Nature and extent of the burden and risks associated with participation, benefit and group relatedness: Participants will visit the hospital once for informed consent procedure, blood sample withdrawal and/or buccal sample collection This visit will be combined with a routine visit to the vascular surgeon or vascular laboratory. Patients might experience some discomfort while taking blood samples and buccal sample collection for a short amount of time. The follow-up of participants will range from 6 months (minimum) to 36 months (maximum). Participants are sent questionnaires at baseline and at 6, 12, 24 and 36 months, dependent on the duration of their follow-up. Completing the questionnaires will take approximately 30 minutes. Risks regarding the study are negligible and consist of the possible adverse events related to doubling the daily dose of clopidogrel or related to rivaroxaban and acetylsalicylic acid.

Details
Condition Peripheral Arterial Disease
Treatment Direct CYP2C19 genotyping, CYP2C19 genotyping at the end of the study, Poor metabolisers, Intermediate metabolisers, Normal metabolisers and unknown metaboliser state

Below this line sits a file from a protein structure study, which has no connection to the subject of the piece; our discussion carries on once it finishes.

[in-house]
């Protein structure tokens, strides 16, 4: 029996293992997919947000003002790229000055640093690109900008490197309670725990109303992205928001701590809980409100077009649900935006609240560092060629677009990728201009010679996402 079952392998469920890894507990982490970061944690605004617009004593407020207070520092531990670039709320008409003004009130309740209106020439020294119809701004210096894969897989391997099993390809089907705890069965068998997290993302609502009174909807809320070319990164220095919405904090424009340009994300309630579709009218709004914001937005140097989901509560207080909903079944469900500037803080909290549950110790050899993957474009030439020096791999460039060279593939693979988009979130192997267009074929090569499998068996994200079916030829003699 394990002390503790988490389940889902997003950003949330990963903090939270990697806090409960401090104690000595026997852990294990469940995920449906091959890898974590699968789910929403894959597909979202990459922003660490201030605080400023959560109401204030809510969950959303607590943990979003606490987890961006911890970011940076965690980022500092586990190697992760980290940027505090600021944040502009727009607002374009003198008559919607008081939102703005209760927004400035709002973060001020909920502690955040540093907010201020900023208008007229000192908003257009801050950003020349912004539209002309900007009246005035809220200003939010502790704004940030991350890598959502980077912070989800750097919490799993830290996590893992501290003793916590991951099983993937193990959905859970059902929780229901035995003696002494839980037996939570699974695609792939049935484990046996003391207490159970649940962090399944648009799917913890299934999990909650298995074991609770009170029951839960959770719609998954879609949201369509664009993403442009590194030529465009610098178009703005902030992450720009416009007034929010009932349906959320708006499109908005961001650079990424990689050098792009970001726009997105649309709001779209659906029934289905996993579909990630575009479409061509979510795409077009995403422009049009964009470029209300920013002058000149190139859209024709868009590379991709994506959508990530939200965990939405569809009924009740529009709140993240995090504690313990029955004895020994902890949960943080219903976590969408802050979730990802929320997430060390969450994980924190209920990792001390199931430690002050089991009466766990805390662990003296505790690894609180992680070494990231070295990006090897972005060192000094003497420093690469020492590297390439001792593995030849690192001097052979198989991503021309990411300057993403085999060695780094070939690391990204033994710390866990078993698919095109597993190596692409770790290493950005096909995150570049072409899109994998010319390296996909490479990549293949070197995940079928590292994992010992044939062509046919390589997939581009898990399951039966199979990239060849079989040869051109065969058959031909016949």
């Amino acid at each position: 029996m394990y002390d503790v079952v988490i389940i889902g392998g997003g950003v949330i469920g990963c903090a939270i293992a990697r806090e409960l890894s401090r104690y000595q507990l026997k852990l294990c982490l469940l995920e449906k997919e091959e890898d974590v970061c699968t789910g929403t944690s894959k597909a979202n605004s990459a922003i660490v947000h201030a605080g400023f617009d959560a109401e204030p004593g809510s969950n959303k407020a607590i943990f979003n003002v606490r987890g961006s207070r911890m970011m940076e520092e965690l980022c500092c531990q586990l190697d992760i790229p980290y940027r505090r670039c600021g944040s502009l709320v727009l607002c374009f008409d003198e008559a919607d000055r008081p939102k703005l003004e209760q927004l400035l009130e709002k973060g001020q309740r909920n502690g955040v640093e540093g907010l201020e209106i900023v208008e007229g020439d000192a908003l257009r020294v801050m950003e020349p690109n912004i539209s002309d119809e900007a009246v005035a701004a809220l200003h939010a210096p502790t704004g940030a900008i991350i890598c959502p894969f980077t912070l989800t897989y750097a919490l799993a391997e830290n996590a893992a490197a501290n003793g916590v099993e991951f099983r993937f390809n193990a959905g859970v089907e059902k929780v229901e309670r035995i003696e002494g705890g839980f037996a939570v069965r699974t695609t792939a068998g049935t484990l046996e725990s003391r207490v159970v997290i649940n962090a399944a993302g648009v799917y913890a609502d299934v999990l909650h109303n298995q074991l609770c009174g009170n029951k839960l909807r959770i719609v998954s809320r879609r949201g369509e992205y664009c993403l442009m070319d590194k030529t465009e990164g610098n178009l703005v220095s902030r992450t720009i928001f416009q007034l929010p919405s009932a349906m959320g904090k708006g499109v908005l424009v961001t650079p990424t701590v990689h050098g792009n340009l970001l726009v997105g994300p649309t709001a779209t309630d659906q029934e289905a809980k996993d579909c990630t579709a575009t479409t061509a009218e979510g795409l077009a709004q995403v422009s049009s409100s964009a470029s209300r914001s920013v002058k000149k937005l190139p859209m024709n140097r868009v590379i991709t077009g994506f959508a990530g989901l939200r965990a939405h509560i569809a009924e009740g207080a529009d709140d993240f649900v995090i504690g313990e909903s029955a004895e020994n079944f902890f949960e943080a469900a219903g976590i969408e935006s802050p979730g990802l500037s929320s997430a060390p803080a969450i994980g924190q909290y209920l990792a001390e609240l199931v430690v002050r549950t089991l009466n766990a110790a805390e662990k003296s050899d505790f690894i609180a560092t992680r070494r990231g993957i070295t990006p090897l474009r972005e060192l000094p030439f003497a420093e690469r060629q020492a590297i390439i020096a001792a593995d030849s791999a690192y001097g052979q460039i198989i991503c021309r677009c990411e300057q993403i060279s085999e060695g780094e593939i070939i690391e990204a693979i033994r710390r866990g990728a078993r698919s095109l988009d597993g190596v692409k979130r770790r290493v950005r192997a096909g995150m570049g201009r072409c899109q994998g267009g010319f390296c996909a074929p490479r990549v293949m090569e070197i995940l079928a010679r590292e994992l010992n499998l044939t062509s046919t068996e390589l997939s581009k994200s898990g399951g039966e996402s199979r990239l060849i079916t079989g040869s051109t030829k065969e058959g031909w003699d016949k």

Clinical Study IdentifierNCT04619927
SponsorRadboud University Medical Center
Last Modified on29 April 2022

Eligibility

Yes No Not Sure

Inclusion Criteria

Age > 16 years
Obtained written informed consent
Indication for monotherapy clopidogrel 75mg once daily
Ankle-brachial index < 0.9 and/or toe brachial index < 0.5
Current or previous symptoms due to insufficient vascularization of one or two lower extremities, including intermittent claudication, pain at rest and/or gangrene (Rutherford category 1-6)
Consulting a vascular surgeon for diagnosis, treatment and/or follow-up of PAD

Exclusion Criteria

known CYP2C19 genotype or metabolizer state
treated with coumarins, Non-vitamin K Oral Anti-Coagulants, unfractionated heparin, low molecular weight heparins or double antiplatelet therapy with acetylsalicylic acid and a P2Y12 inhibitor for other indications
contraindication for clopidogrel, acetylsalicylic acid and/or rivaroxaban
pregnant or breastfeeding women
unable to give informed consent (including not being able to understand the Dutch language)